“What do you need, ma’am?”  The young lady called out from a distance of twenty-five feet.

Instead of yelling back, I smiled warmly and beckoned her over.  I had no way of knowing she was even talking to me.  She could have been calling out to any number of people standing nearby, so the beckoning gesture was modified to look like a friendly wave in case I was mistaken.

She walked over.  “What do you need, ma’am?”  she repeated.

Turning up the smile, I said, “I could use some assistance out on the sales floor.  I’m looking for something in particular, and I’d appreciate it if someone would walk me over and help me to locate it.”

She hesitated.  “Okay.”  She said, stretching out the word as if she were a little annoyed. Then, for the third time, “What is it you need, ma’am?”

Why, I daresay I already answered that question.  I persisted.  “I’d like some help out on the sales floor.  Could you assist me or find someone who can assist me?”

Now she was getting impatient. “What exactly are you looking for?”

Ah.  She was beginning to catch on to the fact that I wasn’t going to tell her.  Not that I was trying to be difficult, mind you, but because I knew that I wasn’t about to get the information I wanted from her by answering her question.  I didn’t want to tell her what exactly I was looking for because I was anticipating her response, which would most likely be a dismissive wave of the hand and the curt, “It’s on Aisle 5.”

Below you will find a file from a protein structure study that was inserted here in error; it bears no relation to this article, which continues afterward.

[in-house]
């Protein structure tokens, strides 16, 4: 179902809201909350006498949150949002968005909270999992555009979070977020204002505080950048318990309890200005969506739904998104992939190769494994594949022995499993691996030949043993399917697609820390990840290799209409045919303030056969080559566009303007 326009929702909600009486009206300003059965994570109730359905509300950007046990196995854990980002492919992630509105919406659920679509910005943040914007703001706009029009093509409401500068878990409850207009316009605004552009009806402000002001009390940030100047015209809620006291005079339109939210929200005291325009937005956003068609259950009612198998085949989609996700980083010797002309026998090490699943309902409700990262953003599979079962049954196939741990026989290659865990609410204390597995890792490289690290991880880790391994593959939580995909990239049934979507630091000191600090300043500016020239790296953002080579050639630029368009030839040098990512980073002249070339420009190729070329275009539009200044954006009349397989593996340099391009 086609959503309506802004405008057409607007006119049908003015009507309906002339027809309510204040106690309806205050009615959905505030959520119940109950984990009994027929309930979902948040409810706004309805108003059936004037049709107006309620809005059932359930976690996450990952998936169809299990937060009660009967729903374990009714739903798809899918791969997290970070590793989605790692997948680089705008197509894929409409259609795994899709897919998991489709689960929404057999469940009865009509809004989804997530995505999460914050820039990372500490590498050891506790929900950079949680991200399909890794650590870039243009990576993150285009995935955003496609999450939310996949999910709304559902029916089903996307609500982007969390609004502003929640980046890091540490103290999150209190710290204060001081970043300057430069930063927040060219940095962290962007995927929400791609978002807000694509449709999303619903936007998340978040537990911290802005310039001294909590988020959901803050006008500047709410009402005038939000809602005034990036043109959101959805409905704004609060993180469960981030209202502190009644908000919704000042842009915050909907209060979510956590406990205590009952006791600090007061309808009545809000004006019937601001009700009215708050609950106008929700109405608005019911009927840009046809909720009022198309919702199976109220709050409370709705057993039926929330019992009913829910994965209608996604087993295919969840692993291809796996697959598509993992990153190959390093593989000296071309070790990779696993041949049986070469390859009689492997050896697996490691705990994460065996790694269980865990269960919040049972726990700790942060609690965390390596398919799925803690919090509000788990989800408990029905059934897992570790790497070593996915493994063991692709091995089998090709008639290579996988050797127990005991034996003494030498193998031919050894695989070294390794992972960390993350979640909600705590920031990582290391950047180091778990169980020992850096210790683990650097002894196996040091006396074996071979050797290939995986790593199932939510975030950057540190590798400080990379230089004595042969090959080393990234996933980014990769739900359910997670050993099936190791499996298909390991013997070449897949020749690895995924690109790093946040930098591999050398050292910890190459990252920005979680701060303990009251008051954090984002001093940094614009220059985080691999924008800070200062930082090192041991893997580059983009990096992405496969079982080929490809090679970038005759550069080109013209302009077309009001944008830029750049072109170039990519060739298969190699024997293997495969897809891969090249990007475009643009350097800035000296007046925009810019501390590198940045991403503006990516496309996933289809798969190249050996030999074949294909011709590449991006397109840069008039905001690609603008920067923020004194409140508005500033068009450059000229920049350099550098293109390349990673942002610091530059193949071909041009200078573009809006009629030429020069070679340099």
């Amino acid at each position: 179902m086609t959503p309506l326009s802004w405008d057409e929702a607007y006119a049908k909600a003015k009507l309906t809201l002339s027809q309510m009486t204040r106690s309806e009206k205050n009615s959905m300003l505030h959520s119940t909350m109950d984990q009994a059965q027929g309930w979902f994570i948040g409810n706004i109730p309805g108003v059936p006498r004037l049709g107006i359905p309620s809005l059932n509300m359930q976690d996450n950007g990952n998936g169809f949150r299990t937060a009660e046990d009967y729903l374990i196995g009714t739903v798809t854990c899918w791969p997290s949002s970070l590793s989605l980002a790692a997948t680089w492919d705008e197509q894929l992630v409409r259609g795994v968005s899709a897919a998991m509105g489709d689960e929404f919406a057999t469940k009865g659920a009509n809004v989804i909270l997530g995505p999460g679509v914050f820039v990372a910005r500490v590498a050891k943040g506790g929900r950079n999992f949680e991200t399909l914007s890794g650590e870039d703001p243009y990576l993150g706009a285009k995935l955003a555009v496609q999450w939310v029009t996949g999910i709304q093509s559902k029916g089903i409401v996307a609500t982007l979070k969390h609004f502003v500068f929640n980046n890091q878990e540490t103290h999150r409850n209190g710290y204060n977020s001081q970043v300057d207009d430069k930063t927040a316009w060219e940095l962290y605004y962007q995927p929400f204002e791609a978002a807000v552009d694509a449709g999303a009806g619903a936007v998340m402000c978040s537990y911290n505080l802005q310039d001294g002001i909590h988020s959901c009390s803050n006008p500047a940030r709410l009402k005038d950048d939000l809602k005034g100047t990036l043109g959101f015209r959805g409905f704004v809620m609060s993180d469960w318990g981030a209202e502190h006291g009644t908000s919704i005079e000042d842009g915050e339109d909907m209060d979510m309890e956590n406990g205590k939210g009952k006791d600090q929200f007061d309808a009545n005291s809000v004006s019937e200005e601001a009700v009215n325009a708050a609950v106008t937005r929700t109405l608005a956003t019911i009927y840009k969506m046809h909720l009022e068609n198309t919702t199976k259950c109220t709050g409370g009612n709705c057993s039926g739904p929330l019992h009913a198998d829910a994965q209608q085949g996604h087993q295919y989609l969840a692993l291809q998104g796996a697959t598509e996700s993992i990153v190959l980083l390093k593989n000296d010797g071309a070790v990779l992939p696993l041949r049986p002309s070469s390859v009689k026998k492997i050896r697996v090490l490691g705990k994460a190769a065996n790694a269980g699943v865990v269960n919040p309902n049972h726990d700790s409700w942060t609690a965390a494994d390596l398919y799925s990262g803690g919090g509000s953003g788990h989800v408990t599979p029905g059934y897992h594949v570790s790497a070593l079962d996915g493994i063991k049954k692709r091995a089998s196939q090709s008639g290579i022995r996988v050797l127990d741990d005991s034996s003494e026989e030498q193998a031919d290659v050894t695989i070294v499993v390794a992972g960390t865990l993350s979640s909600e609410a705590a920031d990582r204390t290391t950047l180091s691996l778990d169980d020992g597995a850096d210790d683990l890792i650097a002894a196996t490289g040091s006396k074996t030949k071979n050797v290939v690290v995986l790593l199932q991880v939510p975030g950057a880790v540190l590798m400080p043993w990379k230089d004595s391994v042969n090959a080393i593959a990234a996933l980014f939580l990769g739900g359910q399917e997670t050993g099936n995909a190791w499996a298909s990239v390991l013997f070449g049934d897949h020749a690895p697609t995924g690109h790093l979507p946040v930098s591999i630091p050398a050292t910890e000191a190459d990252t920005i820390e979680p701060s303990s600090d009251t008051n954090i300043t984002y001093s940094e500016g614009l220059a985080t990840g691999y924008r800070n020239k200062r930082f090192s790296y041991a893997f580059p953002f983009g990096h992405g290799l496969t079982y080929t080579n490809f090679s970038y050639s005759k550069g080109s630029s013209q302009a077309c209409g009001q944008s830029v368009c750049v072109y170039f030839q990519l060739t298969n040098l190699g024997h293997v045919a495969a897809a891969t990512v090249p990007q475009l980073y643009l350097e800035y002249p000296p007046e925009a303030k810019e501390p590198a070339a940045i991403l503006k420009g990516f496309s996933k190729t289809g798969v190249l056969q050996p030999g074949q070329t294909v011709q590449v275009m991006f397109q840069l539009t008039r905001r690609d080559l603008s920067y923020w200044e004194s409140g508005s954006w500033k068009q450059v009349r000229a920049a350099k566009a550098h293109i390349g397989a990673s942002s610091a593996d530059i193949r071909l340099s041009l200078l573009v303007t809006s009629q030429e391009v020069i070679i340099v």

Well, all I can say is that for a person who cannot see, this kind of cryptic gesture is utterly meaningless.  I’m not interested in knowing it’s on aisle five, because I have no idea where aisle five is.  Do the aisle numbers begin at the right side of the store, or left?  Do the aisle numbers begin before the semi-permanent half-aisle of chips and salsa, avocados and Roma tomatoes, or do the numbers begin after that?  Do the aisle numbers include the brand new, just-installed-since-the-last-time-I-was-there “Wine Cellar” section?